stluciatimes, caribbean, caribbeannews, stlucia, saintlucia, stlucianews, saintlucianews, stluciatimesnews, saintluciatimes, stlucianewsonline, saintlucianewsonline, st lucia news online, stlucia news online, loop news, loopnewsbarbados


loop news st lucia, the loop st lucia, loop st lucia, st lucia loop news online, st lucia news online today, st lucia, st lucia news, stlucia news, st lucia news online, stlucianewsonline, st. lucia news online, st lucia breaking news, stlucianews

Energy Fair Promotes Sustainability, Efficiency

Join Our WhatsApp Channel

Get news updates directly on your mobile device through WhatsApp

- Advertisement -

A Private Sector Energy Fair was on display at the William Peter Boulevard, Castries, this week seeking to emphasise the critical importance of sustainable energy “for our lives, our environment and our shared future”.

The Ministry of Infrastructure, Ports, Transport, Physical Development and Urban Renewal organised the event.

It was part of the 20th edition of Energy Awareness Month and received support from major commercial entities and stakeholders.

The 2023 Energy Awareness Month theme is: Get Involved, Renewable, Resilient, Affordable, Clean Energy for the Future.

- Advertisement -

Minister with responsibility for Urban Renewal, Stephenson King underlined the significance of the occasion.

He said it was a “significant milestone”, exemplifying a collective dedication and tireless efforts to advance sustainable energy practices.

“This visionary framework charts the bold course for our energy sector, placing paramount importance on cost efficiency, local empowerment and security,” said King, as he referred to the recent National Energy Policy.

He said this transition ranges from reliability and inclusivity to affordability and resilience.

The minister urged Saint Lucians “to seize the burgeoning opportunities emerging from our evolving energy landscape”.

Due to the extenuating economic global factors that impede the country’s productivity, King added, there must be “an unconventional approach to energy security, one that requires
innovation, capacity building, adaptation and adaptability and a steadfast commitment to sustainability.”

“The blueprint for Energy Independence as articulated in the updated policy demands a holistic cross-sectorial strategy,” he stressed.

King said it was important to engender partnerships “between the
government, civil society and the private sector to forge a sustainable path forward”.

“It’s only through this cooperative endeavour that we can truly
unlock the full potential of our energy resources ensuring a
future that is not only environmentally sustainable, but
economically prosperous and socially inclusive,” he added.

The minister acknowledged the input of the private sector’s exceptional contribution “in propelling innovation in Saint Lucia’s energy sector.”

Minister for Commerce Emma Hippolyte noted that energy costs are among the highest “operational expenses” in the region.

She acknowledged the recent pronouncement that the “state -imposed cap” on solar energy consumption has risen.

“While manufacturers recognise the benefits to be derived from making that transition to cleaner energy sources, such as solar power, they insist that the state-imposed cap rendered minimum cost savings,” she added.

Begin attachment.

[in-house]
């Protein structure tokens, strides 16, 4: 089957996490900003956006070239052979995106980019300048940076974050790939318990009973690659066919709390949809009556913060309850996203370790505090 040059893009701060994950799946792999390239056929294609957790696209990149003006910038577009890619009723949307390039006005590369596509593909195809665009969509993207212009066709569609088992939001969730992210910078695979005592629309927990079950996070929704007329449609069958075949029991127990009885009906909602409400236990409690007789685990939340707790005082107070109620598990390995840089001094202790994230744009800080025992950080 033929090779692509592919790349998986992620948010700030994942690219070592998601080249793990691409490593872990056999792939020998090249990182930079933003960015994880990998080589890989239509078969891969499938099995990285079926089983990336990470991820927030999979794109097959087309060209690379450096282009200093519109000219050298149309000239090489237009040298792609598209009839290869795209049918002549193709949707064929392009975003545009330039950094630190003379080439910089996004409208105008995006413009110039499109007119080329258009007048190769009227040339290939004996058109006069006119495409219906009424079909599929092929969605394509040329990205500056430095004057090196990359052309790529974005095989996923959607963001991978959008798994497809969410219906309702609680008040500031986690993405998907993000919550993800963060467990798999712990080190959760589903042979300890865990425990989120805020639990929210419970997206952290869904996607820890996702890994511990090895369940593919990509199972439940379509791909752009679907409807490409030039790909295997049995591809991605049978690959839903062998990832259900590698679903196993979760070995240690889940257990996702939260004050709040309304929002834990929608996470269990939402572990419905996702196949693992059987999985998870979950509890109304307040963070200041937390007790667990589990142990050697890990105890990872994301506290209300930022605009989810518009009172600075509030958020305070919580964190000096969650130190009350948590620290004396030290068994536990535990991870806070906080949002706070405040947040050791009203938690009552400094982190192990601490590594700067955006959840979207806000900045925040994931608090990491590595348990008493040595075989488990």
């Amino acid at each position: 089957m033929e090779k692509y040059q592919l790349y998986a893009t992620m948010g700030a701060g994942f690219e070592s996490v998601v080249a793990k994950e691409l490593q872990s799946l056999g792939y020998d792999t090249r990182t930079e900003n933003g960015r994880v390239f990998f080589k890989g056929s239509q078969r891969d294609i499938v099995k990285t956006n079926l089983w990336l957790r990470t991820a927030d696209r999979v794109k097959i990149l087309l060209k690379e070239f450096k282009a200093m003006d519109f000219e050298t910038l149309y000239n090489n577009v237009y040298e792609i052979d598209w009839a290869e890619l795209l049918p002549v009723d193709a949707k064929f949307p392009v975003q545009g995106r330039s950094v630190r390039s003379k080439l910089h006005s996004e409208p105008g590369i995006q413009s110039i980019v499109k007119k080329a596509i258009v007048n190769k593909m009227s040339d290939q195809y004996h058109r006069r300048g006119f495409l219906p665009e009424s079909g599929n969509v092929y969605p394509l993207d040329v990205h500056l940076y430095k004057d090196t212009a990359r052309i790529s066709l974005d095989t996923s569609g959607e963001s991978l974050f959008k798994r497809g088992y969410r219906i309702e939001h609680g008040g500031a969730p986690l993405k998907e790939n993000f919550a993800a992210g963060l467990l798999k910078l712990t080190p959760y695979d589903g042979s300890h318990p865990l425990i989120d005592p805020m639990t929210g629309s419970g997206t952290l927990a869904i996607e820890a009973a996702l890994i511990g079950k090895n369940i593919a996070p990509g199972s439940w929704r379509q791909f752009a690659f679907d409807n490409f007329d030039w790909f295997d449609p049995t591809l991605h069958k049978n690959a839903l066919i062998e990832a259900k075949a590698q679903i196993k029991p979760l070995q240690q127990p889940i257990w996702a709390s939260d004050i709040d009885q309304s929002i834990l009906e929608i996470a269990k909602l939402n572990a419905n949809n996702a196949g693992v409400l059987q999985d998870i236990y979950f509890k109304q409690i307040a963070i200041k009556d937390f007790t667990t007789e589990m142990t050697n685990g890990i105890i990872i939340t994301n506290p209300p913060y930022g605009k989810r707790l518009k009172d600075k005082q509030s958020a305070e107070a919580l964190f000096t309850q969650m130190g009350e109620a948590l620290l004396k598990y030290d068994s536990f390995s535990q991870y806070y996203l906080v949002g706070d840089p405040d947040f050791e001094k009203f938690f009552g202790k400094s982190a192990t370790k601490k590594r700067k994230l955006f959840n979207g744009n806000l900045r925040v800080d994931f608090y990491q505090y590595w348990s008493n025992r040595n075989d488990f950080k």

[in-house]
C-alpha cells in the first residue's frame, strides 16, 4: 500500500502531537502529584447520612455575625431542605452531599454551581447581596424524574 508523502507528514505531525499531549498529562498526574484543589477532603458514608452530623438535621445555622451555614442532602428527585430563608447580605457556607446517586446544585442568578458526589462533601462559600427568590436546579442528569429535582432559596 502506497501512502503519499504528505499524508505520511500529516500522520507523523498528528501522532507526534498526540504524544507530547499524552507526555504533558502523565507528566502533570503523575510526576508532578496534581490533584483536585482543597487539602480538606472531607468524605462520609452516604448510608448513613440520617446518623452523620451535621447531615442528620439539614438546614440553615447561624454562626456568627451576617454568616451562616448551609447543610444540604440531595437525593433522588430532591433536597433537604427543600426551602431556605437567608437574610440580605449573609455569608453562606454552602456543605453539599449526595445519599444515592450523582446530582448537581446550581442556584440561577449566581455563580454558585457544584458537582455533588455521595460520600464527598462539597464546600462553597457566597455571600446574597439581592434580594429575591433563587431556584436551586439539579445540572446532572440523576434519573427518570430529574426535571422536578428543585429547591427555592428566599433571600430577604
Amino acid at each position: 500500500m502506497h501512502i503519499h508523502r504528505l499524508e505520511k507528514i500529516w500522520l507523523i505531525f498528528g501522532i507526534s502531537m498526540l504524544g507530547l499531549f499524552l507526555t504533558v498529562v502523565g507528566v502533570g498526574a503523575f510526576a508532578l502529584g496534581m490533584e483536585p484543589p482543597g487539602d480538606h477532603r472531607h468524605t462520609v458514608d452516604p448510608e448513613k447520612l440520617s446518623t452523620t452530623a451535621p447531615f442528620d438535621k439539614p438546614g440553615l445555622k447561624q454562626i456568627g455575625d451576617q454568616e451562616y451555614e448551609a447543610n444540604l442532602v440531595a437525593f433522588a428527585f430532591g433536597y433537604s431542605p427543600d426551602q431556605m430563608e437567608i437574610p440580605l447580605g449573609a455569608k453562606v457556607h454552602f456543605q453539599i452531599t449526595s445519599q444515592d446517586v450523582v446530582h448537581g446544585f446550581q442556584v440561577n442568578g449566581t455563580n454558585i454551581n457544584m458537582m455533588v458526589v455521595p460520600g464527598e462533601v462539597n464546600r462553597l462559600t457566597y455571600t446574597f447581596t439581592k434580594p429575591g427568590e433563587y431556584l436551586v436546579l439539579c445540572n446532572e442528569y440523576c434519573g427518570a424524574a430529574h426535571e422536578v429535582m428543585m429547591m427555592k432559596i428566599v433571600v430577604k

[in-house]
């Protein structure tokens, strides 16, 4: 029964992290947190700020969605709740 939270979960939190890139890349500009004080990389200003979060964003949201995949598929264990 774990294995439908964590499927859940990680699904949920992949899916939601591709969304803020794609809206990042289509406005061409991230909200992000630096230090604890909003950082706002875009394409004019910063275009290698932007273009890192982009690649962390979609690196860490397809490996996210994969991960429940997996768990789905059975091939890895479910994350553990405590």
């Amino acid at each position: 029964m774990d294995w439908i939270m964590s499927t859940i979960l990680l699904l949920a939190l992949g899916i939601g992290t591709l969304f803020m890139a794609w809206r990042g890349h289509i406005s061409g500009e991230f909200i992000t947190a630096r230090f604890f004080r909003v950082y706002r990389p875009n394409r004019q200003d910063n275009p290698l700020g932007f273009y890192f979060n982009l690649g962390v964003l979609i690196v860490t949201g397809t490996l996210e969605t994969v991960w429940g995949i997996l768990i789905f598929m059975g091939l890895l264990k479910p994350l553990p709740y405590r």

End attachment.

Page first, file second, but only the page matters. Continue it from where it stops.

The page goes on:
“For business that have taken the bold step to ‘solarizing’ their operations and continue to lobby in this regard, consultation with the National Utilities Regulatory Commission (NURC) are still ongoing to increase the cap, sooner rather than later,” she said.

The minister asserted that the department’s Public Education Campaigns are geared to encourage energy conservation “and the transition to renewable energy.”

The intention is to “reduce operational expenses by lowering electricity costs to businesses and consumers alike, while ensuring a safe and healthy environment for all,” she explained.

Acting Permanent Secretary in the Department of Infrastructure, Ports and Transport Lenita Joseph noted that “our economy and society are built on a foundation of reliable and affordable energy.”

Nonetheless, she said, the nation’s current energy system is unsustainable, and the heavy reliance on imported fuels exposes the country to volatile oil prices and contributes to pollution and climate change.

“This is a threat to our economic security, our health, and our way of life,” declared Joseph.

She said sustainable energy is “energy that meets our needs without compromising the ability of future generations to meet their own needs”.

“Renewable energy sources are abundant and reliable and they do not produce Green-house Gas Emissions,” said Joseph.

“Energy efficiency and conservation measures can help us to reduce our energy consumption and save money,” she noted.

- Advertisement -
Editorial Staff
Our Editorial Staff at St. Lucia Times is a team publishing news and other articles to over 200,000 regular monthly readers in Saint Lucia and in over 150 other countries worldwide.

Please note that comments are being moderated. When commenting, please remember: 1) be respectful of all, 2) don't make accusations or post anything that is unverified, 3) don't include foul language, 4) limit links, 5) use words not volume, 6) don't add promotional content. Comments that do not meet the above criteria or adhere to our "Commenting Policy" will not be published.


  1. Shoot with positive don’t bring in the constant line of polluted air and whatever. Stick to the economics of the island in particular. because equally solar system or apparatus become environmental waste, and those waste have direct impact.


Please enter your comment!
Please enter your name here


Subscribe to our St. Lucia Times Newsletter

Get our headlines emailed to you every day.

Share via
Join Our WhatsApp Channel for NewsJoin
+ +
%d bloggers like this:
Send this to a friend